In 2018 America, college kids seem to have gotten too big for their britches. They need to be taken down a peg or two. At least that's what the New York Times' editorial lineup seems to be focused on.
On Friday morning, Times columnist David Brooks weighed in on the debate over students being students, complaining that college kids were protesting speakers. His points were laughable and extremely played out (in my opinion, his article works best if you play "What's the Matter With Kids Today" from "Bye Bye Birdie" while you're reading). But he inadvertently raises a valid question that speaks to the overall theme of the Times' op-ed page: What is going on over there?
Brooks' column came one day after opinion editor and columnist Bari Weiss also took a swing at college kids, by, of course, comparing them to fascists. (The op-ed page had to eat crow Thursday, pushing out a correction because Weiss took a satirical Twitter post at face value.)
It's not a great look. While the Times newsroom has been at the forefront of producing good journalism — truth-to-power scoops led by Maggie Haberman, for starters — the op-ed page has been a reactionary mess:
Times reporters have grown increasingly frustrated with the paper's op-ed section and fear it may be undermining their work. As one anonymous senior staffer put it, “Until yesterday, people felt like [Opinion] was a shakeup. Now people are worried. The newsroom feels embarrassed.”
At the center of the controversy is editorial-page editor James Bennet, who earlier this month sent a 1,500-word memo to staff outlining how he interprets former Times publisher Adolph Ochs' original mission for the section. The memo was a response to an earlier HuffPost story containing internal chat transcripts of Times employees expressing their disgust with the op-ed section, specifically the contributions of recent addition Bari Weiss.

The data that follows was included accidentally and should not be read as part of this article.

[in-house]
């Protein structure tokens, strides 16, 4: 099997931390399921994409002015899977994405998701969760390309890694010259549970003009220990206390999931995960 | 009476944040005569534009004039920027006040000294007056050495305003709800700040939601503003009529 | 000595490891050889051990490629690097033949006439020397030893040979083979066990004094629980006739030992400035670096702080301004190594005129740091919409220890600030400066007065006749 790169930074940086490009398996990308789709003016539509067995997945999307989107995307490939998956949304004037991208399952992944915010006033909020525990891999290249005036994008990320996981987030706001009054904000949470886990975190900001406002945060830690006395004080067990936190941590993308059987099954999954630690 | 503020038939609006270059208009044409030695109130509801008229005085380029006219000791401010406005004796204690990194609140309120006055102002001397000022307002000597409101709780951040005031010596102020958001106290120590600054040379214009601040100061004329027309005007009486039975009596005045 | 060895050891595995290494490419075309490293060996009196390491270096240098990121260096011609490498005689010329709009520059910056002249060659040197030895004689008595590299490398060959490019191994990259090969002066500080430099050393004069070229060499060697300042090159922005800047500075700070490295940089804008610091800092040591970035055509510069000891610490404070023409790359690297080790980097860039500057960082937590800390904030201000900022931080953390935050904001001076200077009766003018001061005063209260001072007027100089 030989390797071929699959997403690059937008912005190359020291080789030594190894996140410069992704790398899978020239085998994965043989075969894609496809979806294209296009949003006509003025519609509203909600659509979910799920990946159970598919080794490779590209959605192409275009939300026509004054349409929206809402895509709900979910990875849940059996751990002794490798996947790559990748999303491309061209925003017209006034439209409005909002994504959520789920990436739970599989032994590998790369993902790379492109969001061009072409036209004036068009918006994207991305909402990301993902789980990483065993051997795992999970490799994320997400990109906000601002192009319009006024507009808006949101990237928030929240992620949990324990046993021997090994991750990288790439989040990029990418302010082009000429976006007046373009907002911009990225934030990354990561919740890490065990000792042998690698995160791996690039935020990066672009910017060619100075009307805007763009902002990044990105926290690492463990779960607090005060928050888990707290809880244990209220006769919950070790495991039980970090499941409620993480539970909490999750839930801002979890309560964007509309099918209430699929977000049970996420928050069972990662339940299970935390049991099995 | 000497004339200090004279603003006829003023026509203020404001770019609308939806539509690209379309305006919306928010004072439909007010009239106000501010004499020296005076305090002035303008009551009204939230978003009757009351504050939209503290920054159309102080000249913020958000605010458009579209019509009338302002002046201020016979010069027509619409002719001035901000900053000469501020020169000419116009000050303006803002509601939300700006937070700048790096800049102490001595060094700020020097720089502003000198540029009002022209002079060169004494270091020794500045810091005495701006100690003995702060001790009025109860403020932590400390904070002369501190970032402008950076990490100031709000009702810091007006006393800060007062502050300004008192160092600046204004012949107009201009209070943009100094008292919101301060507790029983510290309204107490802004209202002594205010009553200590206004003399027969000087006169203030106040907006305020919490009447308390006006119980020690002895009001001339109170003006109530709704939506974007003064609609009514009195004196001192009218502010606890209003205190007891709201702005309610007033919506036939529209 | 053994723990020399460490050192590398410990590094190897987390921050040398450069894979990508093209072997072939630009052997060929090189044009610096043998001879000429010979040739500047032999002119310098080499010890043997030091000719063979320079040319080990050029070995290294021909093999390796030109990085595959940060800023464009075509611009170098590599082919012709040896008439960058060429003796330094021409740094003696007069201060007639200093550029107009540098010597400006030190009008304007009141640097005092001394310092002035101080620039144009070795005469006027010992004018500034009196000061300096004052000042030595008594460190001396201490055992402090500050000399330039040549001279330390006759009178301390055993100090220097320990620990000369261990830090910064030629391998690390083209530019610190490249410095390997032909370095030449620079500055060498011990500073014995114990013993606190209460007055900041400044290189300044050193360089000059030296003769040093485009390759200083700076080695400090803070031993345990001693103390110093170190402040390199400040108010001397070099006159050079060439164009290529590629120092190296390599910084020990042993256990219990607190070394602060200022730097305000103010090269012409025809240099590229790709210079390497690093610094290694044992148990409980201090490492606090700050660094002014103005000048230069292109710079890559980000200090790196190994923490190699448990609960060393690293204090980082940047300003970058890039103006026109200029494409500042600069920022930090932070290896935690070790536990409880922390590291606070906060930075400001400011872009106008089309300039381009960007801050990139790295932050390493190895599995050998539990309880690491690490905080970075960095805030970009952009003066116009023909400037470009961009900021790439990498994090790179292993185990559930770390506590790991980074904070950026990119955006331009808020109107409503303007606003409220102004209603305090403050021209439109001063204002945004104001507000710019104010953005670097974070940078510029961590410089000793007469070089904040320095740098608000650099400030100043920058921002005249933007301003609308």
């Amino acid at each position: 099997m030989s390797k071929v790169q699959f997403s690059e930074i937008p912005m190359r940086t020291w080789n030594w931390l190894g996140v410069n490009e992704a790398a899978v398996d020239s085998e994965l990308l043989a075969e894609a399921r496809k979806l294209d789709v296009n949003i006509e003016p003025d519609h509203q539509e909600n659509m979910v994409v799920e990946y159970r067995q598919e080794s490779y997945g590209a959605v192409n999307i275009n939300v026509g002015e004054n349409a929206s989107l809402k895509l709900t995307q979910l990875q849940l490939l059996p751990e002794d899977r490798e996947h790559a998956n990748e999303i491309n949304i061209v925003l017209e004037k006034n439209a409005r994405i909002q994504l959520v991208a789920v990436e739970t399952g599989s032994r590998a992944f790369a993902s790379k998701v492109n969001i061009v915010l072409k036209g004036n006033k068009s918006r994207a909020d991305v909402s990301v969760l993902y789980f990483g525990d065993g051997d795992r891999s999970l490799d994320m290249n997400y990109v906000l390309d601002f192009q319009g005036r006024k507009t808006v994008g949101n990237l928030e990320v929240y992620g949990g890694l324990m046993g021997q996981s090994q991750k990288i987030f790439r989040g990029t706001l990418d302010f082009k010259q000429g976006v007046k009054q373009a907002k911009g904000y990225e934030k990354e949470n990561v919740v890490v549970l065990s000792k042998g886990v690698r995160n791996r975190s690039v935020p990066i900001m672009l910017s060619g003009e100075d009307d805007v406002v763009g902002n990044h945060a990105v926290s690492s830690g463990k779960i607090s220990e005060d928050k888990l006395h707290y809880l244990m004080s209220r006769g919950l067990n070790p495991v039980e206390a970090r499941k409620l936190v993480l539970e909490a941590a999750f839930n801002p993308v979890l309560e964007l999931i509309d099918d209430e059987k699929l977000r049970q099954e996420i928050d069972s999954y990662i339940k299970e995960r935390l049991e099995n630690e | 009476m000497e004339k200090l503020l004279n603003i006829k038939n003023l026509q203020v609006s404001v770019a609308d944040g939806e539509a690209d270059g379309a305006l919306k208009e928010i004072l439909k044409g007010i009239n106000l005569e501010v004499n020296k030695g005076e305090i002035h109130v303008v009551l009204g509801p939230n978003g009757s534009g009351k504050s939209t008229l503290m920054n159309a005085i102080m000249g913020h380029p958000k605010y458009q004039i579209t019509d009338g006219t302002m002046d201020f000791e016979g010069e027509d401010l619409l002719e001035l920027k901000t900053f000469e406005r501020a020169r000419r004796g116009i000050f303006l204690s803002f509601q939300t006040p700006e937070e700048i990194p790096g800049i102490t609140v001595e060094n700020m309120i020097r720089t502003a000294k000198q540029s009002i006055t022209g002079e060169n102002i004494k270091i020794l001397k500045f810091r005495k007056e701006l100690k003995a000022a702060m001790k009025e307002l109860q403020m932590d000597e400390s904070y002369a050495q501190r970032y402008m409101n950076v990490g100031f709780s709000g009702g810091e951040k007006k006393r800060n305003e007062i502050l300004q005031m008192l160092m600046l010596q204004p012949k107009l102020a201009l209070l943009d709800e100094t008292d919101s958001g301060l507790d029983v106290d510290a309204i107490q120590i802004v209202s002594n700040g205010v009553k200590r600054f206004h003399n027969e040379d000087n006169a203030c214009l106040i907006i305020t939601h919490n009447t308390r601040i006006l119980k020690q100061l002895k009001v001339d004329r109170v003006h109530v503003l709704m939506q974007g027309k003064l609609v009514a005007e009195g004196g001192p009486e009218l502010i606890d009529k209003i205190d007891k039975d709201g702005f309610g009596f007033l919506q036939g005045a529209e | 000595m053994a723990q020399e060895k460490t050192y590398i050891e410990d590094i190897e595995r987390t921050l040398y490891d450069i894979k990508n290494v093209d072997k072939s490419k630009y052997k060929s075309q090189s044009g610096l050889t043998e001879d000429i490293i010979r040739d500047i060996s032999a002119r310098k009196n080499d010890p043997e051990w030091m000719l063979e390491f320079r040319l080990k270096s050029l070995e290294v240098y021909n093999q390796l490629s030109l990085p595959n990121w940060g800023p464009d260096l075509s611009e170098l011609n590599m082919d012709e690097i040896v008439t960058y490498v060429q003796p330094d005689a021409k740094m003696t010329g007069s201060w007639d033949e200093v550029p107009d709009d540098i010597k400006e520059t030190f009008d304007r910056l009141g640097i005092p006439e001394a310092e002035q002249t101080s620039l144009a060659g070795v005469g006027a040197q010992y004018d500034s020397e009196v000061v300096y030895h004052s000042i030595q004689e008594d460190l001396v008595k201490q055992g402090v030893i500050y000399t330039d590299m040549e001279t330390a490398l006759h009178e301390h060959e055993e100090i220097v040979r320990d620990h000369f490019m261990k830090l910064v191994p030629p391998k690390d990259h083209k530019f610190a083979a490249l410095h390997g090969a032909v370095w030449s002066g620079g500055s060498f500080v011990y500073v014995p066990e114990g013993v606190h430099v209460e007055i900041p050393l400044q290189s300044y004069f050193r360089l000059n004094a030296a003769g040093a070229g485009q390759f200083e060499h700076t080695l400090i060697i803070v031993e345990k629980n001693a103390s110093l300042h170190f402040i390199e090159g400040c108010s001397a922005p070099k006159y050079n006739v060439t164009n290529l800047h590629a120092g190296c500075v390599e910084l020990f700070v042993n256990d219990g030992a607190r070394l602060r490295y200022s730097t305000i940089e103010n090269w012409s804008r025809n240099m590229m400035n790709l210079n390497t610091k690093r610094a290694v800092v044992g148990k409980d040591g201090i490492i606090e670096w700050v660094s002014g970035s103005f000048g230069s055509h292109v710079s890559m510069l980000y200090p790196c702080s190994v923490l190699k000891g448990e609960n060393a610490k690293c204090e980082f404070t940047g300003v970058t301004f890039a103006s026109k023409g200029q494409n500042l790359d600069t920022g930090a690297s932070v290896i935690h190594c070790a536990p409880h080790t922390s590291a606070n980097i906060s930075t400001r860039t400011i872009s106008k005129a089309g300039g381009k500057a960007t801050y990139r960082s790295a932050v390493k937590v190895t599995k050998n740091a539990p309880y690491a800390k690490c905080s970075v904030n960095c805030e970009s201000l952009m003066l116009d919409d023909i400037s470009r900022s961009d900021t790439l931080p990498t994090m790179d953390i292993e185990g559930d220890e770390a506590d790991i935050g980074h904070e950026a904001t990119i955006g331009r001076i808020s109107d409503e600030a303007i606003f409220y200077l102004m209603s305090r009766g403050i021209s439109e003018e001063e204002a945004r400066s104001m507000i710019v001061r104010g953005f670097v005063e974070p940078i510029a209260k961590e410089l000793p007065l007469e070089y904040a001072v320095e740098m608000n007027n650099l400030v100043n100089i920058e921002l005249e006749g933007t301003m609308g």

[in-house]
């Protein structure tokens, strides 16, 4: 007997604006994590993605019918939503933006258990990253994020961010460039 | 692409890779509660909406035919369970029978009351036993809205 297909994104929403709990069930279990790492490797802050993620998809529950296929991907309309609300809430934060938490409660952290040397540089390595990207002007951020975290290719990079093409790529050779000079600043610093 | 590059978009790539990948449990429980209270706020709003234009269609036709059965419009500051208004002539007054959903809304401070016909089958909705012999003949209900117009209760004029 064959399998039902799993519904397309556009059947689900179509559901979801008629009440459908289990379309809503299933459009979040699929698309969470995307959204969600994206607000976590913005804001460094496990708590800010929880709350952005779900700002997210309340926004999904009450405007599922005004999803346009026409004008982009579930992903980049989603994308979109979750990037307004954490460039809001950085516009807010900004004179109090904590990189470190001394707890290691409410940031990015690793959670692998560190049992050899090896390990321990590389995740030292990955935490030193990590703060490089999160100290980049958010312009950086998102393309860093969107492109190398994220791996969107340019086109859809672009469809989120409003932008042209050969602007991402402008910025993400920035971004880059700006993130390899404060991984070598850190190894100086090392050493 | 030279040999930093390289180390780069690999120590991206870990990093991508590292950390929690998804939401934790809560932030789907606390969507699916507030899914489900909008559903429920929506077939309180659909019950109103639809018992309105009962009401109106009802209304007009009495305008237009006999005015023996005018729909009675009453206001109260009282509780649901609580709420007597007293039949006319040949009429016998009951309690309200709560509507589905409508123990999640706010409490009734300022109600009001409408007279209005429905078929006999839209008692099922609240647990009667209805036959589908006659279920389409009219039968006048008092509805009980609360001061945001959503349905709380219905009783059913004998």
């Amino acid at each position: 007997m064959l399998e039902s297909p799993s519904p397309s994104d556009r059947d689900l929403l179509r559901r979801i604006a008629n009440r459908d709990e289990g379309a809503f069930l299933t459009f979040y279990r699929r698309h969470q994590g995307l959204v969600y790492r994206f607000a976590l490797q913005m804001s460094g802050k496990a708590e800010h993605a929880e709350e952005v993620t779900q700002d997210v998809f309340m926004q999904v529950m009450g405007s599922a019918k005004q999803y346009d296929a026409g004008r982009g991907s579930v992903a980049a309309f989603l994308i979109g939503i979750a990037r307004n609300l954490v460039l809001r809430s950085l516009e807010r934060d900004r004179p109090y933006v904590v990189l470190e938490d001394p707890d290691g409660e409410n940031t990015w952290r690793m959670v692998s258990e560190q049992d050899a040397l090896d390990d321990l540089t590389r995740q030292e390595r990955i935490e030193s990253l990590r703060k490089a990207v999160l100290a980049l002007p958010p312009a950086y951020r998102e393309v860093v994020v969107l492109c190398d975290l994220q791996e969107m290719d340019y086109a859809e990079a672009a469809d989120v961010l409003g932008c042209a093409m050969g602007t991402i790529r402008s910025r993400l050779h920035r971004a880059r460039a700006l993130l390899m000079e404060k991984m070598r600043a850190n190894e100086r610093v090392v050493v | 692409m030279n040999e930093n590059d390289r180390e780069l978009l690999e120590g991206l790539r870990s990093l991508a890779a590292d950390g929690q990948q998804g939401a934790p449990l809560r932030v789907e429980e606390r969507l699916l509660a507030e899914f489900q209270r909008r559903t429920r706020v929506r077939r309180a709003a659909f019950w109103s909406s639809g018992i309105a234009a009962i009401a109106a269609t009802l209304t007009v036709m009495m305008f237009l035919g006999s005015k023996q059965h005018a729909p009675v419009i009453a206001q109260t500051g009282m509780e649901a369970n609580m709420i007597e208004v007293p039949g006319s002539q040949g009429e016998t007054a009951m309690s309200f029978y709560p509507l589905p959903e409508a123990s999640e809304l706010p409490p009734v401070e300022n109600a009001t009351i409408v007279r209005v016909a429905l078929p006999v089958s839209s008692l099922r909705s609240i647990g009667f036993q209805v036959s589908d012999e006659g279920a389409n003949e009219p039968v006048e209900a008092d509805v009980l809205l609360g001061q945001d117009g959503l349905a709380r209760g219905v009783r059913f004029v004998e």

Discerning readers might disagree. Over the past year, the Times has not only published a Bret Stephens column questioning widely established climate science but found itself the subject of a defamation suit from Sarah Palin after suggesting that inflammatory remarks made by the former Alaska governor helped incite the shooting that nearly killed Arizona Rep. Gabrielle Giffords. (The lawsuit was ultimately dismissed after a judge determined the Times had not acted with malice.) Several weeks ago, the paper ran a column titled "Background Checks Are Not the Answer" from John Lott, a gun rights advocate whose research has been repeatedly debunked. Days after its publication, a 19-year-old gunman opened fire on Marjory Stoneman Douglas High School in Parkland, Florida, killing 17.
It's honestly baffling why the Times' op-ed page is punching downward so hard and so consistently, and why going after college students has (it seems) been a successful strategy for the Gray Lady. The paper is doing well these days after a number of notably iffy years; it's attracting more and more digital subscribers, and the Times podcast "The Daily" has become a can't-miss ingredient.
It looks from here as if the Times' recent success is happening in spite of the opinion page, not because of it.